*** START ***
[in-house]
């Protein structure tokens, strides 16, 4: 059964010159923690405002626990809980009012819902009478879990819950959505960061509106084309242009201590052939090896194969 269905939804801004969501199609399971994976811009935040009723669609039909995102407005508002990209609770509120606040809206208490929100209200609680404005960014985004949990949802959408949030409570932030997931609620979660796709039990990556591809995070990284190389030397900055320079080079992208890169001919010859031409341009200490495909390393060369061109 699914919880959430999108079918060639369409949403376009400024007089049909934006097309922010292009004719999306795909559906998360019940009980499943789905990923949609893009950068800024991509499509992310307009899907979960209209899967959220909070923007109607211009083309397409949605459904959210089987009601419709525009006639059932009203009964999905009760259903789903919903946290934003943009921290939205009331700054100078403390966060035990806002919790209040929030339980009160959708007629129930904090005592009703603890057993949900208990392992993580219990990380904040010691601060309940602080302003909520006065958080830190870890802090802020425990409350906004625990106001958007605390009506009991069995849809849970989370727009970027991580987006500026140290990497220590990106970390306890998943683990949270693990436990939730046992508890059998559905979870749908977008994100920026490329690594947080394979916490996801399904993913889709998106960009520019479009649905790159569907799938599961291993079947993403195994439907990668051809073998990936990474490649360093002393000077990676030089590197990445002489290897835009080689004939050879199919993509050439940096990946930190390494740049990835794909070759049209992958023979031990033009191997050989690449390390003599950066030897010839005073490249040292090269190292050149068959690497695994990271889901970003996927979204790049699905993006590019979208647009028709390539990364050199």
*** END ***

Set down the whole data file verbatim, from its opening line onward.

[in-house]
């Protein structure tokens, strides 16, 4: 059964010159923690405002626990809980009012819902009478879990819950959505960061509106084309242009201590052939090896194969 269905939804801004969501199609399971994976811009935040009723669609039909995102407005508002990209609770509120606040809206208490929100209200609680404005960014985004949990949802959408949030409570932030997931609620979660796709039990990556591809995070990284190389030397900055320079080079992208890169001919010859031409341009200490495909390393060369061109 699914919880959430999108079918060639369409949403376009400024007089049909934006097309922010292009004719999306795909559906998360019940009980499943789905990923949609893009950068800024991509499509992310307009899907979960209209899967959220909070923007109607211009083309397409949605459904959210089987009601419709525009006639059932009203009964999905009760259903789903919903946290934003943009921290939205009331700054100078403390966060035990806002919790209040929030339980009160959708007629129930904090005592009703603890057993949900208990392992993580219990990380904040010691601060309940602080302003909520006065958080830190870890802090802020425990409350906004625990106001958007605390009506009991069995849809849970989370727009970027991580987006500026140290990497220590990106970390306890998943683990949270693990436990939730046992508890059998559905979870749908977008994100920026490329690594947080394979916490996801399904993913889709998106960009520019479009649905790159569907799938599961291993079947993403195994439907990668051809073998990936990474490649360093002393000077990676030089590197990445002489290897835009080689004939050879199919993509050439940096990946930190390494740049990835794909070759049209992958023979031990033009191997050989690449390390003599950066030897010839005073490249040292090269190292050149068959690497695994990271889901970003996927979204790049699905993006590019979208647009028709390539990364050199």